Google provides a wonderful experience for their users. Just before I began writing this blog article, I googled “user experience.” Just like that, my answer lay before me in a cute little package at the top of my search results. (Well, after a few ads anyway! 🤬)

How great is that?! I didn’t have to put in much work to find the content I was looking for. My journey was straightforward and uninhibited. Zero friction, if you don’t count the ads! That is what user experience is. A frictionless, straightforward set of steps to get from point A (my question) to point B (my answer.)

Sometimes you will see user experience abbreviated as UX, and with the proliferation of this unique area of design over the last half decade, chances are, you’ve come across the term once before.

Why You Should Care About User Experience

If we pause for a moment to think of another way to say “user,” what comes to mind? You may have come up with “human” and you wouldn’t be wrong. The field of user experience is essentially a more marketing friendly version of the phrase “human computer interaction” or HCI. As a matter of fact, UX has roots in HCI and the two fields overlap.

But let’s get back to the word “user” or “human,” or wherever we trailed off. The other word I was hoping would come to mind during our moment of silence together was “customer.”

Good user experience is good customer experience.

Whether your organization is B2B or B2C, a good user experience should be high on the priority list. Better UX could mean longer time spent on your site or your app, which in turn could lead to higher conversion rates. Conversion rates tracked over time are actually the best way to measure if your UX research and design is working.

But, conversion rates aren’t the whole story!

What? GTFO! Yes they are! Visitors need to fill out my form and pay me!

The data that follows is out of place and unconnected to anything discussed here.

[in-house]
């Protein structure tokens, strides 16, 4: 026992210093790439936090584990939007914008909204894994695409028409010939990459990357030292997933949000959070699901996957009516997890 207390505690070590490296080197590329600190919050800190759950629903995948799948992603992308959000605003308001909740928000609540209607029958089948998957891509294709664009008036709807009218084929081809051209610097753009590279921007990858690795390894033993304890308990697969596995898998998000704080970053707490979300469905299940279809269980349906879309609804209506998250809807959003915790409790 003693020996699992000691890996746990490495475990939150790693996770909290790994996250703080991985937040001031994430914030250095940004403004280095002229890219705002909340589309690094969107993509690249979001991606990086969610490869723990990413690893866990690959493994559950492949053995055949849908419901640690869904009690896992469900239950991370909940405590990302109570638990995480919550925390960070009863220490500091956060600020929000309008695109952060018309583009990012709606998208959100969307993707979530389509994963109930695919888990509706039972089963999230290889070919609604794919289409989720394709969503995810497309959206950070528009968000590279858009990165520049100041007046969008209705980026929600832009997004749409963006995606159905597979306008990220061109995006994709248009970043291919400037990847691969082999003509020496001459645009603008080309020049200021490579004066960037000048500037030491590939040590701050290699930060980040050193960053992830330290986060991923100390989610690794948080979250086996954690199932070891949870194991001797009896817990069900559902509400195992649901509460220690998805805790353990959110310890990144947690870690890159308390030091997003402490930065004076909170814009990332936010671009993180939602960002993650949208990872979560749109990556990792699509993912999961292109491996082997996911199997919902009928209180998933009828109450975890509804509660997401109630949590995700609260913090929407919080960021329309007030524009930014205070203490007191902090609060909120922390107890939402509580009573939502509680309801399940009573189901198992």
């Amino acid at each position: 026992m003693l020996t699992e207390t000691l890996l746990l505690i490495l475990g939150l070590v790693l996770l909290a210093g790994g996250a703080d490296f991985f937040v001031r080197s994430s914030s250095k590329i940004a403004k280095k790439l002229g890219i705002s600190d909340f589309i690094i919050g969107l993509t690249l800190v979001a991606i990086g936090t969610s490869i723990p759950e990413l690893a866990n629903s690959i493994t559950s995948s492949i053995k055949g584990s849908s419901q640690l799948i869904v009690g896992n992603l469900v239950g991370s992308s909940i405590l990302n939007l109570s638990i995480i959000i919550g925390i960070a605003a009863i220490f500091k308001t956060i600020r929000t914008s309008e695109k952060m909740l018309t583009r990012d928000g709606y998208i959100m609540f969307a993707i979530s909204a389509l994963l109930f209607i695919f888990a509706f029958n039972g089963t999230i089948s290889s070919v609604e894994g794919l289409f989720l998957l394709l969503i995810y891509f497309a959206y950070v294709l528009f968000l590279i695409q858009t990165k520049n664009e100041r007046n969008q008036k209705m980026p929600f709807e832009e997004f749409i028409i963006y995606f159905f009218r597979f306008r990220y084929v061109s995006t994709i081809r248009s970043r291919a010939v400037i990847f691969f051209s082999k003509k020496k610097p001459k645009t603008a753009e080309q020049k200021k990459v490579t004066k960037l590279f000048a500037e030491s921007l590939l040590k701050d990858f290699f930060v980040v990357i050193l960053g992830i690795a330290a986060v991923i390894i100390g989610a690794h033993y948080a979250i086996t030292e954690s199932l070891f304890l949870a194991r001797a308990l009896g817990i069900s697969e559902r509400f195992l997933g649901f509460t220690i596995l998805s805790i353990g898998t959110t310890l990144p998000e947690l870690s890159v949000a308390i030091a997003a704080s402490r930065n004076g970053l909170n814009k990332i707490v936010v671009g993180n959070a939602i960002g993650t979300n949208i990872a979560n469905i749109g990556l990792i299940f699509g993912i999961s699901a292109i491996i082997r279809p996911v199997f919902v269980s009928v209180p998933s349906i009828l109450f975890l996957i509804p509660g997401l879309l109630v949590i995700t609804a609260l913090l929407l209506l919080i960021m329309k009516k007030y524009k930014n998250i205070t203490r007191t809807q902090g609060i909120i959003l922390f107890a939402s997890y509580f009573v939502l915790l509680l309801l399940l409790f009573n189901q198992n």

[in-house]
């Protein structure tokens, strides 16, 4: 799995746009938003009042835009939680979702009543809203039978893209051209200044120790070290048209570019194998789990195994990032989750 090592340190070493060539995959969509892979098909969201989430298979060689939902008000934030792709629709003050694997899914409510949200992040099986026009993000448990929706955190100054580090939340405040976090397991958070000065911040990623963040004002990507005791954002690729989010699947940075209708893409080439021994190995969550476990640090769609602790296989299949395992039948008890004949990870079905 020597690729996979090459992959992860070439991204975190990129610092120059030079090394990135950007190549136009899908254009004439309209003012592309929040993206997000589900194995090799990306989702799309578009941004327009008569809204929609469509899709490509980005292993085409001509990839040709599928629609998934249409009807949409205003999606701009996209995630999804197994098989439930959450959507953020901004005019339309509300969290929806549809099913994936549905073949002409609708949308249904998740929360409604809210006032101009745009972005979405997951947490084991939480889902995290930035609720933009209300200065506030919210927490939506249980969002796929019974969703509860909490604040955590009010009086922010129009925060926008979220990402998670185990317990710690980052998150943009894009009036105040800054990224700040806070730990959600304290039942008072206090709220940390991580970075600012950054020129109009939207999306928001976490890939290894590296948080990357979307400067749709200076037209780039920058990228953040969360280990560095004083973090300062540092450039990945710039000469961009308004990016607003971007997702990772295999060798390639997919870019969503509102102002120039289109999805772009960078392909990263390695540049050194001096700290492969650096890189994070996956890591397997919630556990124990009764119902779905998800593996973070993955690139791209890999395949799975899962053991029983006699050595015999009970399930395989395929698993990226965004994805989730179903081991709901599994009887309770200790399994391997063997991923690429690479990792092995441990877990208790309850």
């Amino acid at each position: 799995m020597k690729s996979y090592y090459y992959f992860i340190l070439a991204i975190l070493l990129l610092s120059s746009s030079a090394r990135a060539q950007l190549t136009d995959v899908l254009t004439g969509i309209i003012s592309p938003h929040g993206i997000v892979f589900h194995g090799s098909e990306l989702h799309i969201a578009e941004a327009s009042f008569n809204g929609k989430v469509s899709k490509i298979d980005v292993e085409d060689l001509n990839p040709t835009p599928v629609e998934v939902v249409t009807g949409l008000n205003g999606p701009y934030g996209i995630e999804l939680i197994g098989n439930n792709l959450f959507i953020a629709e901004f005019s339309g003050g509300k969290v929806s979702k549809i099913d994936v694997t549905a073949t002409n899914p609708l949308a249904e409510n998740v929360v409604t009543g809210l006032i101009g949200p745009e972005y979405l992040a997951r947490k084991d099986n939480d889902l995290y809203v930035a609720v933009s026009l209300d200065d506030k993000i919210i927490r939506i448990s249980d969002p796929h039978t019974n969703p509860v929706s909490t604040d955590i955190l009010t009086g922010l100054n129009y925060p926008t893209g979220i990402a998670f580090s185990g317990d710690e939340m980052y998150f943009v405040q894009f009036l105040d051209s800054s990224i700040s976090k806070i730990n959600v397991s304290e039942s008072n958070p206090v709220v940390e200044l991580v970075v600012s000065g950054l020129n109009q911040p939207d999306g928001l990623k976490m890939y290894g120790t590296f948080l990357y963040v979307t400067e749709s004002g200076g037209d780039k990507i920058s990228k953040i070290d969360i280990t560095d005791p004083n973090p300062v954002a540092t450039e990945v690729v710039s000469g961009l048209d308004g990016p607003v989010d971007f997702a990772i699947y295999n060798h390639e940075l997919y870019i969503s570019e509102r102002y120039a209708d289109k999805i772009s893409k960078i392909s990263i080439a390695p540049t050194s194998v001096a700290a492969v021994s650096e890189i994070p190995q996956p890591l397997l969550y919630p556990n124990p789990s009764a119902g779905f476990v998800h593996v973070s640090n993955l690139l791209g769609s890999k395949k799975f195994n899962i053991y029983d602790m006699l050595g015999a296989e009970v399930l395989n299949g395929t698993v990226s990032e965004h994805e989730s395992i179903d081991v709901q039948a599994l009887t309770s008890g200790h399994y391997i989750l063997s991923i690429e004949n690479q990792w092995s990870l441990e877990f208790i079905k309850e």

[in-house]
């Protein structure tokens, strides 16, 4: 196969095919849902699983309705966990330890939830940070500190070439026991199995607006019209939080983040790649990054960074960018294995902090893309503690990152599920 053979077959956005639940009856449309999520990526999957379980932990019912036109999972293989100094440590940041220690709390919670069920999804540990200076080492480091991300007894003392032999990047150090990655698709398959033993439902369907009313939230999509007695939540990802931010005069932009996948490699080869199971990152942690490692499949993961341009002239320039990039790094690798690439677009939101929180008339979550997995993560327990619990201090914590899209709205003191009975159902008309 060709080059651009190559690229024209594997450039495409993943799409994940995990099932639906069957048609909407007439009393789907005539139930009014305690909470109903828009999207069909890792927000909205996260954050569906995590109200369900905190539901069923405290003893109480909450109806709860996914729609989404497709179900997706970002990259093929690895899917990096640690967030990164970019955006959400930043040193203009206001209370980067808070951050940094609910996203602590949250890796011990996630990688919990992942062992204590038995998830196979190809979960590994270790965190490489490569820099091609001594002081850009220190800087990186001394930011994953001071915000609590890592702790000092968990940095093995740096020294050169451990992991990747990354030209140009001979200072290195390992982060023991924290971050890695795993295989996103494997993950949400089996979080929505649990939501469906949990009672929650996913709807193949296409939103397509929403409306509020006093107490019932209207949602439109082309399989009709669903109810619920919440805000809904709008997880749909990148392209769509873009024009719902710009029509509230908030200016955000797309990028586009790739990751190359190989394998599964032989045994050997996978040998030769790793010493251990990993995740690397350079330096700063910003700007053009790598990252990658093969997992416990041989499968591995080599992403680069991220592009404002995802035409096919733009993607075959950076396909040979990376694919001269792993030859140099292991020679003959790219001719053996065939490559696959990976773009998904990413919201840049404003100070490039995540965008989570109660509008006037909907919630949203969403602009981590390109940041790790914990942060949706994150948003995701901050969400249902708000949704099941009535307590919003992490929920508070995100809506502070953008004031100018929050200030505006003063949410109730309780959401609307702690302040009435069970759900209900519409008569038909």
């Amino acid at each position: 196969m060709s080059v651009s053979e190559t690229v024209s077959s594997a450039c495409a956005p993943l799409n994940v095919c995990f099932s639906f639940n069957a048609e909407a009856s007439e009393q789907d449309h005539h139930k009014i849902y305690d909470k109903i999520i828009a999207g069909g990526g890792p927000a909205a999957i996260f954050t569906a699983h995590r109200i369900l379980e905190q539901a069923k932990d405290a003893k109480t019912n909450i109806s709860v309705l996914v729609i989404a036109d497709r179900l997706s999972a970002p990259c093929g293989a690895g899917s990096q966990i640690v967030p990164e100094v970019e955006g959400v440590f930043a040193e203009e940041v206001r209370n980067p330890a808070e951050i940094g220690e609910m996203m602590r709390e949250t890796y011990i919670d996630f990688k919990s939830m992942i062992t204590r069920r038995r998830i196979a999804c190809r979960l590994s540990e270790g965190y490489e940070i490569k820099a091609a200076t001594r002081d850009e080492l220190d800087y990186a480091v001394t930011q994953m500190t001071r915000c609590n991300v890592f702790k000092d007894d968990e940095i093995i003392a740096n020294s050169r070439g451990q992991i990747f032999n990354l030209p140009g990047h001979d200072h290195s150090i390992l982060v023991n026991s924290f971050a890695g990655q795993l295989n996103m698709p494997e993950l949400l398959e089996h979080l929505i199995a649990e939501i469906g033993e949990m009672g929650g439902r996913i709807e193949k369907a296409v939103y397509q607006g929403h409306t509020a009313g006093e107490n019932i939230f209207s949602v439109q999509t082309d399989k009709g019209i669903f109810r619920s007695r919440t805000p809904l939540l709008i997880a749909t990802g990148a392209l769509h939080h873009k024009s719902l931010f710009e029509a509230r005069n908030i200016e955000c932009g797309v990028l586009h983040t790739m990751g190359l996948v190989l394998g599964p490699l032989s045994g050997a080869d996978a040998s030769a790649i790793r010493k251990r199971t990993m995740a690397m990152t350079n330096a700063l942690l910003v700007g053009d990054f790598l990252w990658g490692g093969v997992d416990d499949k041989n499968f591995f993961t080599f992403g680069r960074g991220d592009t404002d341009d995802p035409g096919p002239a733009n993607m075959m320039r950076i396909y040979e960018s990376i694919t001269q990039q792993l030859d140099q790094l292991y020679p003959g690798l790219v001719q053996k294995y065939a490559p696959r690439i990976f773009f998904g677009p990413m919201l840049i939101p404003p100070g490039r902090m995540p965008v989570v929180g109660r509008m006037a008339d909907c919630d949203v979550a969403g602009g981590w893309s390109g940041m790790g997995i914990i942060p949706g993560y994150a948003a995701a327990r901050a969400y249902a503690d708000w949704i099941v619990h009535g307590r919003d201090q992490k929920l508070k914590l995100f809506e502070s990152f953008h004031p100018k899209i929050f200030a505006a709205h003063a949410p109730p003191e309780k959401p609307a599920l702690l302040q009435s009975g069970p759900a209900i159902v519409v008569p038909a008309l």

Calm down, Frank. They’re not. Let me explain.

Decision is just one part of the buyer’s journey and comes only after the customer has both become aware of a problem and begun considering solutions. Regardless of where a prospect is at in their journey (or your sales funnel for that matter) user experience has a role to play the whole way through.

When the users are prevented from moving between awareness and decision, or from visitor to customer, something needs to change, quick! In the case of your website, removing these points of friction equates to good user experience.

Companies Making Good User Experience Their Business

I mentioned Google earlier, as an example of good user experience. One could argue user experience is their entire business model. It has to be, they’re a search engine: completing user tasks is why they exist. But there are a whole host of other companies on the internet that can be looked to as good examples of user experience improving the buyer’s journey.

Warby Parker’s Eyeglass Quiz

Warby Parker is in the business of providing designer eyewear at a fraction of the price their competition does. To execute their mission, a majority of the business they do is via their website. Digital companies have less overhead than their brick and mortar counterparts, which tends to lead to reduced prices for customers. But selling products on the internet is hard. It can take a lot to convince a visitor to become a customer.

That’s where Warby Parker’s eyeglass quiz comes in. Accessible right from the homepage, WP clearly caters to folks in the awareness and consideration stages of the buyer’s journey. The quiz expedites the process of walking skeptic shoppers through to a results page where they can browse frames catered to their needs. Each question in the quiz is displayed on its own screen, free from other distracting links or calls-to-action. The process is frictionless and empowers the user by making them feel completely in control of the decision-making process.